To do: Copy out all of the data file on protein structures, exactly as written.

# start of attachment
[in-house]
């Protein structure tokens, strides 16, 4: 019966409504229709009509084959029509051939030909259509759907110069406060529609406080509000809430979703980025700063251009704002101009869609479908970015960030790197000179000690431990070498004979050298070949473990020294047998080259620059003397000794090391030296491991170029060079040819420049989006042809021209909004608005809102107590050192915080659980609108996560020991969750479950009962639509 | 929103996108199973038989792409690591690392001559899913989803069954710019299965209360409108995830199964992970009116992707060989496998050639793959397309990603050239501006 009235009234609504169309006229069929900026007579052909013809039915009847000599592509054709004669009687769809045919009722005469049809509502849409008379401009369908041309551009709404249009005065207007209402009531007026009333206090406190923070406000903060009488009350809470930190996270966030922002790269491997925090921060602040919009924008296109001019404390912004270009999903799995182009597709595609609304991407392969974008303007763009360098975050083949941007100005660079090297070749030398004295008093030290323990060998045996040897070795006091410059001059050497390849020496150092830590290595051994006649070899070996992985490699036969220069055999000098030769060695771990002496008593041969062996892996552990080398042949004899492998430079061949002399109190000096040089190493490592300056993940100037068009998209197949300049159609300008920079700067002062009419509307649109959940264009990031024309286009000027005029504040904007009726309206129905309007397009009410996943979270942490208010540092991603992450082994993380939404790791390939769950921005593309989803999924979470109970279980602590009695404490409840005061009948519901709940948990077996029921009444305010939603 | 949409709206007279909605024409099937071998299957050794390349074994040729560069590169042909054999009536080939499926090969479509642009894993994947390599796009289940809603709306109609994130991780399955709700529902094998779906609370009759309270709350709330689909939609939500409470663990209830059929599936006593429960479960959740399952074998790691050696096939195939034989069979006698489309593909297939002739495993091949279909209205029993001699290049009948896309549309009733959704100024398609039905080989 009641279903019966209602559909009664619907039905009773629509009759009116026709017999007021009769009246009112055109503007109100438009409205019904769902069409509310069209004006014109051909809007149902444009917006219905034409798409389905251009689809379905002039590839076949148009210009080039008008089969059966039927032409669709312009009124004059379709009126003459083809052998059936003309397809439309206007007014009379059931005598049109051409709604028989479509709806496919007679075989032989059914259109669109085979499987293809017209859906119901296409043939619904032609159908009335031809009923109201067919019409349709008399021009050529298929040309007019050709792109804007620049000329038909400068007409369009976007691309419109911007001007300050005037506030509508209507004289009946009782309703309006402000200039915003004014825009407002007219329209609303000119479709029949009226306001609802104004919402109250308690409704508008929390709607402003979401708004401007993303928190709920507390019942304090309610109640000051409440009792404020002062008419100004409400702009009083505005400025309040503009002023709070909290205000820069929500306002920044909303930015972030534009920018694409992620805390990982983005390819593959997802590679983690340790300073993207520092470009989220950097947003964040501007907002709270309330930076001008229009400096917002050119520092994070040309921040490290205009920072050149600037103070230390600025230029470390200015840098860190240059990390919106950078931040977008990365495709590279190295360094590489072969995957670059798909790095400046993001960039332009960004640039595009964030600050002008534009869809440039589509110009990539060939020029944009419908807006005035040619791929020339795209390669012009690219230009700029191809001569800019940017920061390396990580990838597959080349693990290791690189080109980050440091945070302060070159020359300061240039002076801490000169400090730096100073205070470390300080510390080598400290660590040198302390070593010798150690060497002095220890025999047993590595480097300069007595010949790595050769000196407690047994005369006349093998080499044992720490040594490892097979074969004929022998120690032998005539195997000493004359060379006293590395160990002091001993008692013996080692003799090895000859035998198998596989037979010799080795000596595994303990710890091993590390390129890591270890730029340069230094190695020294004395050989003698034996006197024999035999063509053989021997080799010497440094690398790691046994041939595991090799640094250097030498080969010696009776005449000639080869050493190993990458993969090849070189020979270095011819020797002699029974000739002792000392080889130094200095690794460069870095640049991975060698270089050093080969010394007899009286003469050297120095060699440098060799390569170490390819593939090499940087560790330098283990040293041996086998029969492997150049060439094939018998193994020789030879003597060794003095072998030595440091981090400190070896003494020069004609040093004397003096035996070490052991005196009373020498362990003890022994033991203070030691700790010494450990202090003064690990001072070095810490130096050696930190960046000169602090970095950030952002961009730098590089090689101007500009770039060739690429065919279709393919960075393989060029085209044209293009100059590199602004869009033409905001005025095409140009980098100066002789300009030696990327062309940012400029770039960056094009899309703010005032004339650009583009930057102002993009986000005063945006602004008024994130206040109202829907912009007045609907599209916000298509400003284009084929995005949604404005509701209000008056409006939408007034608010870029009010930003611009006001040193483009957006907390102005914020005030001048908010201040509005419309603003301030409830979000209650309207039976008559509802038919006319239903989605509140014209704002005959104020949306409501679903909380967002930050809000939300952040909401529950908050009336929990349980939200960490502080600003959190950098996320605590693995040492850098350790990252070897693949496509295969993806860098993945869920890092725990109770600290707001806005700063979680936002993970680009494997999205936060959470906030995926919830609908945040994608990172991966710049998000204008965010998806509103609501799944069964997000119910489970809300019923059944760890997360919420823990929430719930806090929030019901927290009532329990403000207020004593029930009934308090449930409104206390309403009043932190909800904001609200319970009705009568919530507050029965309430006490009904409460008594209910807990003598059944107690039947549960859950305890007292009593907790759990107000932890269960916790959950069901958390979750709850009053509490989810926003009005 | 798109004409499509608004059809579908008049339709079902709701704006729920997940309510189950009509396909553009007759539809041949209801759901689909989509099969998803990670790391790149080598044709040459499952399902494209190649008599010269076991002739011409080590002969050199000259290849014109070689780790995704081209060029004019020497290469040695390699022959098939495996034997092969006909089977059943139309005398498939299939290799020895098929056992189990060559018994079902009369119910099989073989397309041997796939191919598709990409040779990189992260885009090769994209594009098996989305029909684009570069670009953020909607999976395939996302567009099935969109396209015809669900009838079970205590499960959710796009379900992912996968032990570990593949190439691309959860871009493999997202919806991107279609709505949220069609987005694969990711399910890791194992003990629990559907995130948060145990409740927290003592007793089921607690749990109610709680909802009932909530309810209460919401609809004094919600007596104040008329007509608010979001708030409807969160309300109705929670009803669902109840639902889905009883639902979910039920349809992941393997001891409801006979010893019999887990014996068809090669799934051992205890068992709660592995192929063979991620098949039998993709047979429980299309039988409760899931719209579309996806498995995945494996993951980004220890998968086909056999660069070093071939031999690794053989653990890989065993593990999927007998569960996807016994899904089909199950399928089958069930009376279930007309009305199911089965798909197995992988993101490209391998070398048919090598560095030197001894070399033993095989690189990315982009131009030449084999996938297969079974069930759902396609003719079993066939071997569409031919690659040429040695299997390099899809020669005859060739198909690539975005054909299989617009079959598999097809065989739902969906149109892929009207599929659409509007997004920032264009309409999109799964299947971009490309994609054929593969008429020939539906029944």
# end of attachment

[in-house]
């Protein structure tokens, strides 16, 4: 019966409504229709009509084959029509051939030909259509759907110069406060529609406080509000809430979703980025700063251009704002101009869609479908970015960030790197000179000690431990070498004979050298070949473990020294047998080259620059003397000794090391030296491991170029060079040819420049989006042809021209909004608005809102107590050192915080659980609108996560020991969750479950009962639509 | 929103996108199973038989792409690591690392001559899913989803069954710019299965209360409108995830199964992970009116992707060989496998050639793959397309990603050239501006 009235009234609504169309006229069929900026007579052909013809039915009847000599592509054709004669009687769809045919009722005469049809509502849409008379401009369908041309551009709404249009005065207007209402009531007026009333206090406190923070406000903060009488009350809470930190996270966030922002790269491997925090921060602040919009924008296109001019404390912004270009999903799995182009597709595609609304991407392969974008303007763009360098975050083949941007100005660079090297070749030398004295008093030290323990060998045996040897070795006091410059001059050497390849020496150092830590290595051994006649070899070996992985490699036969220069055999000098030769060695771990002496008593041969062996892996552990080398042949004899492998430079061949002399109190000096040089190493490592300056993940100037068009998209197949300049159609300008920079700067002062009419509307649109959940264009990031024309286009000027005029504040904007009726309206129905309007397009009410996943979270942490208010540092991603992450082994993380939404790791390939769950921005593309989803999924979470109970279980602590009695404490409840005061009948519901709940948990077996029921009444305010939603 | 949409709206007279909605024409099937071998299957050794390349074994040729560069590169042909054999009536080939499926090969479509642009894993994947390599796009289940809603709306109609994130991780399955709700529902094998779906609370009759309270709350709330689909939609939500409470663990209830059929599936006593429960479960959740399952074998790691050696096939195939034989069979006698489309593909297939002739495993091949279909209205029993001699290049009948896309549309009733959704100024398609039905080989 009641279903019966209602559909009664619907039905009773629509009759009116026709017999007021009769009246009112055109503007109100438009409205019904769902069409509310069209004006014109051909809007149902444009917006219905034409798409389905251009689809379905002039590839076949148009210009080039008008089969059966039927032409669709312009009124004059379709009126003459083809052998059936003309397809439309206007007014009379059931005598049109051409709604028989479509709806496919007679075989032989059914259109669109085979499987293809017209859906119901296409043939619904032609159908009335031809009923109201067919019409349709008399021009050529298929040309007019050709792109804007620049000329038909400068007409369009976007691309419109911007001007300050005037506030509508209507004289009946009782309703309006402000200039915003004014825009407002007219329209609303000119479709029949009226306001609802104004919402109250308690409704508008929390709607402003979401708004401007993303928190709920507390019942304090309610109640000051409440009792404020002062008419100004409400702009009083505005400025309040503009002023709070909290205000820069929500306002920044909303930015972030534009920018694409992620805390990982983005390819593959997802590679983690340790300073993207520092470009989220950097947003964040501007907002709270309330930076001008229009400096917002050119520092994070040309921040490290205009920072050149600037103070230390600025230029470390200015840098860190240059990390919106950078931040977008990365495709590279190295360094590489072969995957670059798909790095400046993001960039332009960004640039595009964030600050002008534009869809440039589509110009990539060939020029944009419908807006005035040619791929020339795209390669012009690219230009700029191809001569800019940017920061390396990580990838597959080349693990290791690189080109980050440091945070302060070159020359300061240039002076801490000169400090730096100073205070470390300080510390080598400290660590040198302390070593010798150690060497002095220890025999047993590595480097300069007595010949790595050769000196407690047994005369006349093998080499044992720490040594490892097979074969004929022998120690032998005539195997000493004359060379006293590395160990002091001993008692013996080692003799090895000859035998198998596989037979010799080795000596595994303990710890091993590390390129890591270890730029340069230094190695020294004395050989003698034996006197024999035999063509053989021997080799010497440094690398790691046994041939595991090799640094250097030498080969010696009776005449000639080869050493190993990458993969090849070189020979270095011819020797002699029974000739002792000392080889130094200095690794460069870095640049991975060698270089050093080969010394007899009286003469050297120095060699440098060799390569170490390819593939090499940087560790330098283990040293041996086998029969492997150049060439094939018998193994020789030879003597060794003095072998030595440091981090400190070896003494020069004609040093004397003096035996070490052991005196009373020498362990003890022994033991203070030691700790010494450990202090003064690990001072070095810490130096050696930190960046000169602090970095950030952002961009730098590089090689101007500009770039060739690429065919279709393919960075393989060029085209044209293009100059590199602004869009033409905001005025095409140009980098100066002789300009030696990327062309940012400029770039960056094009899309703010005032004339650009583009930057102002993009986000005063945006602004008024994130206040109202829907912009007045609907599209916000298509400003284009084929995005949604404005509701209000008056409006939408007034608010870029009010930003611009006001040193483009957006907390102005914020005030001048908010201040509005419309603003301030409830979000209650309207039976008559509802038919006319239903989605509140014209704002005959104020949306409501679903909380967002930050809000939300952040909401529950908050009336929990349980939200960490502080600003959190950098996320605590693995040492850098350790990252070897693949496509295969993806860098993945869920890092725990109770600290707001806005700063979680936002993970680009494997999205936060959470906030995926919830609908945040994608990172991966710049998000204008965010998806509103609501799944069964997000119910489970809300019923059944760890997360919420823990929430719930806090929030019901927290009532329990403000207020004593029930009934308090449930409104206390309403009043932190909800904001609200319970009705009568919530507050029965309430006490009904409460008594209910807990003598059944107690039947549960859950305890007292009593907790759990107000932890269960916790959950069901958390979750709850009053509490989810926003009005 | 798109004409499509608004059809579908008049339709079902709701704006729920997940309510189950009509396909553009007759539809041949209801759901689909989509099969998803990670790391790149080598044709040459499952399902494209190649008599010269076991002739011409080590002969050199000259290849014109070689780790995704081209060029004019020497290469040695390699022959098939495996034997092969006909089977059943139309005398498939299939290799020895098929056992189990060559018994079902009369119910099989073989397309041997796939191919598709990409040779990189992260885009090769994209594009098996989305029909684009570069670009953020909607999976395939996302567009099935969109396209015809669900009838079970205590499960959710796009379900992912996968032990570990593949190439691309959860871009493999997202919806991107279609709505949220069609987005694969990711399910890791194992003990629990559907995130948060145990409740927290003592007793089921607690749990109610709680909802009932909530309810209460919401609809004094919600007596104040008329007509608010979001708030409807969160309300109705929670009803669902109840639902889905009883639902979910039920349809992941393997001891409801006979010893019999887990014996068809090669799934051992205890068992709660592995192929063979991620098949039998993709047979429980299309039988409760899931719209579309996806498995995945494996993951980004220890998968086909056999660069070093071939031999690794053989653990890989065993593990999927007998569960996807016994899904089909199950399928089958069930009376279930007309009305199911089965798909197995992988993101490209391998070398048919090598560095030197001894070399033993095989690189990315982009131009030449084999996938297969079974069930759902396609003719079993066939071997569409031919690659040429040695299997390099899809020669005859060739198909690539975005054909299989617009079959598999097809065989739902969906149109892929009207599929659409509007997004920032264009309409999109799964299947971009490309994609054929593969008429020939539906029944």